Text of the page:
The Tax Cut and Jobs Act (TCJA) and Your Reimbursement
Looking forward to the holiday season fast approaching? In the next four months we’ll be celebrating Halloween, Thanksgiving, Christmas, New Years and Tax Season. You probably don’t have your candy, turkey, gifts, champagne and migraine medication yet. But there’s plenty of reason to prepare for at least one of these festive times. And yes, I’m talking about that magical time between January and April when we prepare our taxes for the IRS: Tax Season. Last year, President Trump signed the Tax Cut and Jobs Act (TCJA) into law, affecting businesses across the nation. While the law technically went into effect on 1/1/18, it will impact taxes filed for April 15, 2019.
How does the TCJA change old tax law?
Well, as we said in our previous blog on this topic, it doesn’t change a whole lot.
Effective January 1, 2018, an employee no longer has the ability to claim a business expense deduction for unreimbursed business expenses that exceed 2% of their adjusted gross income via Schedule A and Form 2106.
To put that into perspective, in 2016, over 5 million tax payers claimed mileage as unreimbursed business expenses. This amounted to $35 billion dollars in deductions. If you aren’t self-employed and you previously claimed your mileage as a business expense deduction on your taxes, unfortunately, you can’t do that anymore.
How does the TCJA directly impact you?
That depends on the reimbursement you’re currently receiving. Let’s look at an example:
Joe is a mobile worker who receives a $300 allowance every month as a reimbursement for the driving he does for his food and beverage company. While that $300 a month did not cover the 12,000 plus miles he drives a year, he always wrote-off the difference as a business expense on his taxes.
Unfortunately, Joe can no longer do this. Without the tax savings from his business expense deduction, the $300 is even less adequate as a reimbursement for all the travel he’s doing. While Joe drove 5,000 plus unreimbursed miles, he cannot take the $1,280 as a tax deduction.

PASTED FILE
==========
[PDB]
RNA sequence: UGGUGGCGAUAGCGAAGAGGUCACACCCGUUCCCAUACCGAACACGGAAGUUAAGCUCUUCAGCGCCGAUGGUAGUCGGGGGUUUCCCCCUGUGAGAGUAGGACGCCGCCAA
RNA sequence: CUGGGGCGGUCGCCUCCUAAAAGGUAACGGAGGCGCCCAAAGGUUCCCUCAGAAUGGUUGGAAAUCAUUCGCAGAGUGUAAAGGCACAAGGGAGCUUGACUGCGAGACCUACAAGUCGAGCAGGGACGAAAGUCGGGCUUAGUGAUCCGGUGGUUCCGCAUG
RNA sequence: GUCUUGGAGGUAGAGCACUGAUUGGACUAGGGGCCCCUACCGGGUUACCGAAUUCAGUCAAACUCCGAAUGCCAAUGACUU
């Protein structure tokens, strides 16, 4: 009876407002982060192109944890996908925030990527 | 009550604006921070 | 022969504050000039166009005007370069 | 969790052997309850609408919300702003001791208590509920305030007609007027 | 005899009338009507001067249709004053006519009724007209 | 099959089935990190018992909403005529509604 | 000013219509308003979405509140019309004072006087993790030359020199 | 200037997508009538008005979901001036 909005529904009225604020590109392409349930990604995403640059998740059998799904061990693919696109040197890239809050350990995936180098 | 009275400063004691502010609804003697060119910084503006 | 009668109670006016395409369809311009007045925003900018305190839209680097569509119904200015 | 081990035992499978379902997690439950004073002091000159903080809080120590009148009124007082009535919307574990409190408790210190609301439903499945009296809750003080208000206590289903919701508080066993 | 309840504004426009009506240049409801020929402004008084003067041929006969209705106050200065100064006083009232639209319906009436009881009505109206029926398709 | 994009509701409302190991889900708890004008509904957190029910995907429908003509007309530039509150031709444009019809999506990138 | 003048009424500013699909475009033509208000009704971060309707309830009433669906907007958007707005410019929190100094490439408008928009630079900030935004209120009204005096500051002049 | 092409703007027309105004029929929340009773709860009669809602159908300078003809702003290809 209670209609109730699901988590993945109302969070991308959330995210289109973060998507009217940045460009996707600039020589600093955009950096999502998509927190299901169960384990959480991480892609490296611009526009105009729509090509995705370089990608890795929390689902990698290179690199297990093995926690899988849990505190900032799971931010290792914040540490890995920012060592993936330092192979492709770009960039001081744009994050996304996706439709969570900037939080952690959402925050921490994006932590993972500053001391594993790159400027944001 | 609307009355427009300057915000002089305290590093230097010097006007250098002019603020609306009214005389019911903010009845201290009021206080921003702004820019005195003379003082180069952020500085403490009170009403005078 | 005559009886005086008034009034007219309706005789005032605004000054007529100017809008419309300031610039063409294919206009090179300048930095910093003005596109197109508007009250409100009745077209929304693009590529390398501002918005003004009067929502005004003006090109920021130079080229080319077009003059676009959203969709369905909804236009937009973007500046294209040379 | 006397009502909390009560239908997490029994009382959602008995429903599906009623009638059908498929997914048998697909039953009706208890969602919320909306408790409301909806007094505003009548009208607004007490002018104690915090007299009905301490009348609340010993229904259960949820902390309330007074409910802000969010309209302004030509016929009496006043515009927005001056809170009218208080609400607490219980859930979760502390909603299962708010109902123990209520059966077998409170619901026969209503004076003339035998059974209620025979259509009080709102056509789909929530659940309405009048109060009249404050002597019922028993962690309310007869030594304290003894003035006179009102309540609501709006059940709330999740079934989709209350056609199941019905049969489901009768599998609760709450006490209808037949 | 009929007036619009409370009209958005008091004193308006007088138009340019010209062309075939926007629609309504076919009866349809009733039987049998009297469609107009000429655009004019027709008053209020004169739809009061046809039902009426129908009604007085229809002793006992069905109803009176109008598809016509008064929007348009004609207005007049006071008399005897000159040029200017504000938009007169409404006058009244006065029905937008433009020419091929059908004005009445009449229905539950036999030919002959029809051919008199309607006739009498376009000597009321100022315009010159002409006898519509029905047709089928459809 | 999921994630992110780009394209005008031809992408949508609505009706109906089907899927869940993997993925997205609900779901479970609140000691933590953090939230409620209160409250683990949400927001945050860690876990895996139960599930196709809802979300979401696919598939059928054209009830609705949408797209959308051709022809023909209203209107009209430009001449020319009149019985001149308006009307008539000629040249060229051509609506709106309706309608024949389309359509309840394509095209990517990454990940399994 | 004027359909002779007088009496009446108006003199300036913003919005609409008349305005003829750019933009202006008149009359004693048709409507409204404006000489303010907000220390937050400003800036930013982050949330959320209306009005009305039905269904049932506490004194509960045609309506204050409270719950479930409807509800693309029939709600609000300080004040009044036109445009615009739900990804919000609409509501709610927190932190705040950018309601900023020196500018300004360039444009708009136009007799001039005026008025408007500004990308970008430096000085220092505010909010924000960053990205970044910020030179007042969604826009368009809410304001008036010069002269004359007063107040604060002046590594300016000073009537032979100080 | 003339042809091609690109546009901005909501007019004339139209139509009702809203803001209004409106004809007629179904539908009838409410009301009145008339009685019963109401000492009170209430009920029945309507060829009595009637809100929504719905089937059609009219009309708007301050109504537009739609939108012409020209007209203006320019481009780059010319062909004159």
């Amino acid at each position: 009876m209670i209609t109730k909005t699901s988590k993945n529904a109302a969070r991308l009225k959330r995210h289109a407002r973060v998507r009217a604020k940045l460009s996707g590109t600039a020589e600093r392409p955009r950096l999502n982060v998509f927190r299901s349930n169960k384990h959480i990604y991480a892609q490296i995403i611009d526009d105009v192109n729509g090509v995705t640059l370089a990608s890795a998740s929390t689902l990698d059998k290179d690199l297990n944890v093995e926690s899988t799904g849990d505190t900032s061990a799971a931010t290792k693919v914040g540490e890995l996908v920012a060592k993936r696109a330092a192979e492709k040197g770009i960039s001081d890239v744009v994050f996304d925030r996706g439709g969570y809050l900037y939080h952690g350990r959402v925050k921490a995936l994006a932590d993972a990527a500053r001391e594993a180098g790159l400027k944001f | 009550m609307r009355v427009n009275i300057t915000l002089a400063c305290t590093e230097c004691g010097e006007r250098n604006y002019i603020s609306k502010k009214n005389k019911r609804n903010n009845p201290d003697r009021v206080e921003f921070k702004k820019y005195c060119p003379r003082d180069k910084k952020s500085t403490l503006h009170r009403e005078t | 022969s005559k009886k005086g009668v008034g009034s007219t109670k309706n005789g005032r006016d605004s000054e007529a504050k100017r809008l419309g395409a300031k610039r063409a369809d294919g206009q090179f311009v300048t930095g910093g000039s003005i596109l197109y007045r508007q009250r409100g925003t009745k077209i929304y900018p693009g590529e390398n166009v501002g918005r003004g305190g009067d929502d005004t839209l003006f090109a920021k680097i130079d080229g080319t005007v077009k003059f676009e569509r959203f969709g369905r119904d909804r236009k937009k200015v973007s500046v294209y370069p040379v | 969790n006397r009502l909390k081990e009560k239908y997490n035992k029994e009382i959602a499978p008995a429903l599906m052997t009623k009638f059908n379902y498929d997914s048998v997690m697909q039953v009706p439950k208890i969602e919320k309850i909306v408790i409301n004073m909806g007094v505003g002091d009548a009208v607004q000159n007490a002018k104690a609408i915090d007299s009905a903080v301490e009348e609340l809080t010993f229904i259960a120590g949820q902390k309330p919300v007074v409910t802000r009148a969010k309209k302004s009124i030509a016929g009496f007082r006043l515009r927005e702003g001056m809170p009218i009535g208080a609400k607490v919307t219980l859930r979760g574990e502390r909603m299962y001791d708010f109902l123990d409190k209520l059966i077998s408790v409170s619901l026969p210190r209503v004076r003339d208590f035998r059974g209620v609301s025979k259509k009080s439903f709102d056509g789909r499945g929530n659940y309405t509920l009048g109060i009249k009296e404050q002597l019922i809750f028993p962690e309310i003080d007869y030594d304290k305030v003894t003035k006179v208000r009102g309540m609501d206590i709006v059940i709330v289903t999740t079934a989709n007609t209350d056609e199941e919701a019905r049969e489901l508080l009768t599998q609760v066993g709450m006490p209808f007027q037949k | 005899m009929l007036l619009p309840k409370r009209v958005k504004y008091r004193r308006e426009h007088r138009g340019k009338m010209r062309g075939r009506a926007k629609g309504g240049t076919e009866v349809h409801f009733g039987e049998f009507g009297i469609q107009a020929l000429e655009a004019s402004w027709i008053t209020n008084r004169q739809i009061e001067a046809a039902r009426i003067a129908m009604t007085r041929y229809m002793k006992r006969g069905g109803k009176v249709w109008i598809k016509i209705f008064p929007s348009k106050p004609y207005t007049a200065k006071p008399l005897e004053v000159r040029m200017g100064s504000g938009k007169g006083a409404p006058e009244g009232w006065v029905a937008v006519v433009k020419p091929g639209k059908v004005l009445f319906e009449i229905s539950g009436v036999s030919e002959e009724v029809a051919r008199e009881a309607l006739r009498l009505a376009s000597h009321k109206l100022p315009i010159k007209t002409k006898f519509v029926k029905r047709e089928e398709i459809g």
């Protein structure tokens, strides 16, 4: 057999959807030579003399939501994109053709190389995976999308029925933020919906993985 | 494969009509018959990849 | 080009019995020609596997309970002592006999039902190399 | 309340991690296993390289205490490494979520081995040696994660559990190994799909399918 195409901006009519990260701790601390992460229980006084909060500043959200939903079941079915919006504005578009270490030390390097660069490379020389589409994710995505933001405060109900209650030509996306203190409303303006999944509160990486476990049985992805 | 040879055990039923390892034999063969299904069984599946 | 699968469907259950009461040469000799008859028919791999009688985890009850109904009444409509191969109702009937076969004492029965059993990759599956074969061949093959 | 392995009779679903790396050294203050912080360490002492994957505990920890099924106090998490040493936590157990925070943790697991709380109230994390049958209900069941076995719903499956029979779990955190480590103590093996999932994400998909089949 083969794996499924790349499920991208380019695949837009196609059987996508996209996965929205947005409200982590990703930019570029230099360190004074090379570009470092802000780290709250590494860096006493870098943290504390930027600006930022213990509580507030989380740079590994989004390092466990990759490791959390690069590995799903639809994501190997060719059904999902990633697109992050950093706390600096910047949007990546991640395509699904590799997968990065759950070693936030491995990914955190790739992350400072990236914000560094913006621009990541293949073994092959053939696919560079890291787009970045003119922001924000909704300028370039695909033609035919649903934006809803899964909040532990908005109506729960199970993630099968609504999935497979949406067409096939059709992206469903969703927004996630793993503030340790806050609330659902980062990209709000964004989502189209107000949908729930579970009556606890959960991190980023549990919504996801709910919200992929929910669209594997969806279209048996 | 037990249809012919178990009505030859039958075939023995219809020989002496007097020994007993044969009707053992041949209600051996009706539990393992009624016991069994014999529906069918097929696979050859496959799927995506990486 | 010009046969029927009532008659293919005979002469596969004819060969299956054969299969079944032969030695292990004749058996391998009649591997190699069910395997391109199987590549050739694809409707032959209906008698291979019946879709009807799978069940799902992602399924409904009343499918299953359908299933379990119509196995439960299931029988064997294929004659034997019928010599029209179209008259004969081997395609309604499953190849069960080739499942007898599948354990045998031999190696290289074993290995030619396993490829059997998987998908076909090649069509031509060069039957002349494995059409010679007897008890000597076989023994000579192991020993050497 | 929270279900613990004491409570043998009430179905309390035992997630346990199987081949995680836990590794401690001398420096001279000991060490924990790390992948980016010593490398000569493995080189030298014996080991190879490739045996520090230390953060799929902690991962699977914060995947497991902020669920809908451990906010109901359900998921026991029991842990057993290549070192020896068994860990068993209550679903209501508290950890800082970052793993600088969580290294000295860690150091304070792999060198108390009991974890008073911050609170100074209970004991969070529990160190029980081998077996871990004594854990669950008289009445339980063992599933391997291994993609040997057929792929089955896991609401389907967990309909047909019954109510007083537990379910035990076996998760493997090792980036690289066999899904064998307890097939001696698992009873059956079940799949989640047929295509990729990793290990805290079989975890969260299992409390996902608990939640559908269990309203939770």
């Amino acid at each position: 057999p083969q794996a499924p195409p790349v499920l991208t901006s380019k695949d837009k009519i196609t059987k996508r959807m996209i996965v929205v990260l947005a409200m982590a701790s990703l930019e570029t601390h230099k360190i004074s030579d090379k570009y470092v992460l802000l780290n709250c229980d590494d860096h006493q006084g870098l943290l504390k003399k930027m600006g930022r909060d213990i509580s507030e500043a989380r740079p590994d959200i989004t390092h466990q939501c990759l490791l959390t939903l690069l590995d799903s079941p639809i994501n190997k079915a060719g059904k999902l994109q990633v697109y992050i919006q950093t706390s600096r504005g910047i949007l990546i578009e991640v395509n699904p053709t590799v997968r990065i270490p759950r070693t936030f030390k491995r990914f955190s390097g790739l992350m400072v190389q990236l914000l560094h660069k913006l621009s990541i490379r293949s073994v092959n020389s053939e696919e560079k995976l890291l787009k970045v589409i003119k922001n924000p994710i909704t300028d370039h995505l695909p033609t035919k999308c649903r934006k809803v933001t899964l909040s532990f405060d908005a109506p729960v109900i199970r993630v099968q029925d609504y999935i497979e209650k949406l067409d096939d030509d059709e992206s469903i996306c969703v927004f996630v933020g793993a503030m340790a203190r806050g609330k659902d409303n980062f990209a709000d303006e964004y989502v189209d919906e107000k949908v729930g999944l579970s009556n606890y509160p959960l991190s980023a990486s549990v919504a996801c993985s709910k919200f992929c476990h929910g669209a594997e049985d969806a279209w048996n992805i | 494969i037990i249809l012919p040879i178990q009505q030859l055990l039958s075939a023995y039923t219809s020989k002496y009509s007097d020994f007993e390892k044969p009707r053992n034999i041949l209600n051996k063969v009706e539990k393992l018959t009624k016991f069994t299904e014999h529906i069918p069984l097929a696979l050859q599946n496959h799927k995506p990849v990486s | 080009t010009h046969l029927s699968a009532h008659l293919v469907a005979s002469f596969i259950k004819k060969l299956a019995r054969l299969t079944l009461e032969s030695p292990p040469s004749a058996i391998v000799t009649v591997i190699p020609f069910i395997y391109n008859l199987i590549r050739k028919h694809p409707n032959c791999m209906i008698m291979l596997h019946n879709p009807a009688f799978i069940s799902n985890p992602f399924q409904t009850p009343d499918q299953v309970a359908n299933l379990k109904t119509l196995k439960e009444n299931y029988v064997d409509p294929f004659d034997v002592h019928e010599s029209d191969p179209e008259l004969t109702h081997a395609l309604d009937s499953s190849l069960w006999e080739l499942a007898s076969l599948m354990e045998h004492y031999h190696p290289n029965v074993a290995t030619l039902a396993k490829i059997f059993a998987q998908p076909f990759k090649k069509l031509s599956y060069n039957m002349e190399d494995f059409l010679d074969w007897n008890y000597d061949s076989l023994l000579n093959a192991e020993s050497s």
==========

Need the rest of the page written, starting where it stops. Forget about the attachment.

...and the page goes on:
With this new tax law change, Joe’s employer should consider adopting a new mileage reimbursement model that will reimburse him for every mile he drives. Now let’s look at another example:
Phillip is a mobile worker who doesn’t receive any reimbursement for the driving he does for his pharmaceutical company. As he successfully manages his schedule, he’s racking up 20,000 plus business miles a year. He can afford the expense, but it certainly helped to write-off the business expenses in the past. So 20,000 miles in 2017, multiplied by the IRS business mileage standard of $0.535 is $10,700. Remove the $1,600 for the 2% of Aggregate Gross Income (AGI) and it comes out to an itemized deduction of more than $9,100.
Again, Philip can no longer claim his mileage as a business expense deduction. Which means he’ll get no tax relief for the expense of driving his car from meeting to meeting. The company that previously told Philip to write off his business mileage should be looking into a new program. Businesses also need to be aware of state labor codes that may require a reasonable reimbursement for business-related expenses.
I use the Motus App to track my mileage and get reimbursed. Does the new tax law change anything for me?
That really depends on how your employer reimburses you. If your company’s business vehicle program reimburses you at or under the current IRS business mileage standard and they require mileage logs that meet IRS requirements like Motus provides, you’re in the clear. Whether it’s a cents-per-mile (CPM) vehicle program, a Fixed and Variable Rate (FAVR) program or any other accountable variation, you can look forward to mileage reimbursements without fear of taxation. There is one catch: you have to submit all of your mileage.
Let’s say you’re on a FAVR program and you fail to submit at or above the 5,000 business mile IRS guideline. You will be taxed and ultimately unable to receive the unreimbursed expenses on your taxes. Depending on your employer’s policy, you may still be able to be reimbursed for those business miles at a later date, but you won’t be able to claim the deduction on your taxes.
Maybe you’re more excited about good food and spending time with family than filing taxes. Maybe mid-April is when you like to start worrying about the whole tax thing. Whatever your situation, it’s helpful to know how policy change impacts you directly. And Motus users, don’t forget to submit mileage from previous months!